A Symposium on British and Irish Literary Studies was recently held at the end of September that showcased a variety of presentations. The Symposium was titled, “The Long Reach of British and Irish Studies” and featured presentations from several graduate students, as well as a visiting presenter from the University of Colorado.

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Emma Mincks (far left), Jerry Lavin (back left), Jared Sassone-Hugh (back right), Dalicia Raymond (front left), Kelly Hunnings (front right), Sinae Kang (far right)

The following are the presentations given by a graduate student panel:

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Sinae Kang, Kelly Hunnings, and Jerry Lavin being introduced by Professor Belinda Wallace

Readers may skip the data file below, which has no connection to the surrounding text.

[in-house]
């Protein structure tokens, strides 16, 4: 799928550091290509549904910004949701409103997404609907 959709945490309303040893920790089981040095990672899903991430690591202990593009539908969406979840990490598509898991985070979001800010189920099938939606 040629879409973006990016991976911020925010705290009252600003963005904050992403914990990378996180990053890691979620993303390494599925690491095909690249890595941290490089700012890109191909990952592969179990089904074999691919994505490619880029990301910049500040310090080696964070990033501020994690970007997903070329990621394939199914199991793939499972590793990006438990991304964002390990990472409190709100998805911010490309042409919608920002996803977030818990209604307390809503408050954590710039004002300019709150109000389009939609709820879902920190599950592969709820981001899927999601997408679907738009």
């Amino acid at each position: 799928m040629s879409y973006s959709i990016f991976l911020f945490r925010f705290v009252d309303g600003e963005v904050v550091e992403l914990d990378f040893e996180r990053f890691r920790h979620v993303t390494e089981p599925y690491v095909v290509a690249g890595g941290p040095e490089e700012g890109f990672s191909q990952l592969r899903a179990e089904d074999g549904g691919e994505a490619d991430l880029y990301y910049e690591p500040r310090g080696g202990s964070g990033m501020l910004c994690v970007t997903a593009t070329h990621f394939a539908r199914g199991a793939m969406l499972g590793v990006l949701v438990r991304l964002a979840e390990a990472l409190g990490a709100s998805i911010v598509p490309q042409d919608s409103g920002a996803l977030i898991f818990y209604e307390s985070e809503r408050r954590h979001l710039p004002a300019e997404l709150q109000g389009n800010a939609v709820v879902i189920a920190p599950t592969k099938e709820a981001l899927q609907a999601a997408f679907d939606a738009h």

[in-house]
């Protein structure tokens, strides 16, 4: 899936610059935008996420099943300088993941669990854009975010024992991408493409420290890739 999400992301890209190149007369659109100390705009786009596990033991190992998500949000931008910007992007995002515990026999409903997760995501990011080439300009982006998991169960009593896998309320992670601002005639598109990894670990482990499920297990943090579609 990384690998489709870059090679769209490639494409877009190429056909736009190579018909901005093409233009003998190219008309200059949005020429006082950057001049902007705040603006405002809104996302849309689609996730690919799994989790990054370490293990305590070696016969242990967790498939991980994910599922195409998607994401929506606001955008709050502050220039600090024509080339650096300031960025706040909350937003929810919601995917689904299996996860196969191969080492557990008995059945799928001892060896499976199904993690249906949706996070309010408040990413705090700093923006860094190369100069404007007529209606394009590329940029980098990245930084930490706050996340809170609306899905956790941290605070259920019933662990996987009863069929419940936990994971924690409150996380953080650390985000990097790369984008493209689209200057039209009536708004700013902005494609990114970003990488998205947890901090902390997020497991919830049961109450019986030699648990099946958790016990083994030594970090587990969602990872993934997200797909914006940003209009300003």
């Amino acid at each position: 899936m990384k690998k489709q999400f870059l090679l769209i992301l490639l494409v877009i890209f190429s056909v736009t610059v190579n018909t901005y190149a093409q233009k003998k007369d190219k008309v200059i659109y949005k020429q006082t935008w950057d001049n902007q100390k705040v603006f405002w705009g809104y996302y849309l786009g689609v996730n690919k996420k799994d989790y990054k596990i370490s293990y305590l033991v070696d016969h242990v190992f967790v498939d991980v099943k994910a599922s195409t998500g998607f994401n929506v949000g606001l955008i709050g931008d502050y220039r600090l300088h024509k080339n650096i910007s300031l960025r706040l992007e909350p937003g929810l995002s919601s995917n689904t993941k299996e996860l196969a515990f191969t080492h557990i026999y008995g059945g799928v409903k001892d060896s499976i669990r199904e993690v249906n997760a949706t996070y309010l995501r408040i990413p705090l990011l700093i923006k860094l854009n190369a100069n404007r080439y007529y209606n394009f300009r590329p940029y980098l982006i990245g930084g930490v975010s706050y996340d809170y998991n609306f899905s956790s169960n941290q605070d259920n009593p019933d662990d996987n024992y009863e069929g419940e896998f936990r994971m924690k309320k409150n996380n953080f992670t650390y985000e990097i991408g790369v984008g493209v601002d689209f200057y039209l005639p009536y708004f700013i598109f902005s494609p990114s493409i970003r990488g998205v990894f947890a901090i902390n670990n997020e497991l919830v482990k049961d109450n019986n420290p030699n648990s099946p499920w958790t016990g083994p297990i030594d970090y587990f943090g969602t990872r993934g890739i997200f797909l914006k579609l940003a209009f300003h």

Kelly Hunnings presented, “Patronage & Poetic Paternity: The Case of Mary Barber, 1725-1755”

Sinae Kang,  “Excavating Selves: Deep Time, Imagined Undergrounds, and Phantasmagoric Modern Subjectivity in H. Rider Haggard’s She.”

Jerry Lavin, “Þe Forme to þe Fynisment Foldez Ful Selden: Sir Gawain and the Green Knight  and the Dynamics of Performance.”

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Dalicia Raymond, Emma Mincks, and Jarad Sassone-McHugh preparing to present

Emma Mincks, “Gender Reversals, Subversive Moral Transactions in Mary Barton

Dalicia Raymond,  “Dressed to the Nines:  Attire and Spiritual Morality in Pearl, Cleanness, and Sir Gawain and the Green Knight

Jarad Sassone-McHugh, “Modernist Machinery and Yeats’s Search for a Romantic Object” on two Yeats poems”.

Janice Ho, Professor of British Literature at the University of Colorado

On the 2nd evening of the Symposium, Professor Janice Ho from the University of Colorado spoke on “The Social Imaginaries of Welfare from Virginia Woolf’s Mrs. Dalloway  to Zadie Smith’s NW.

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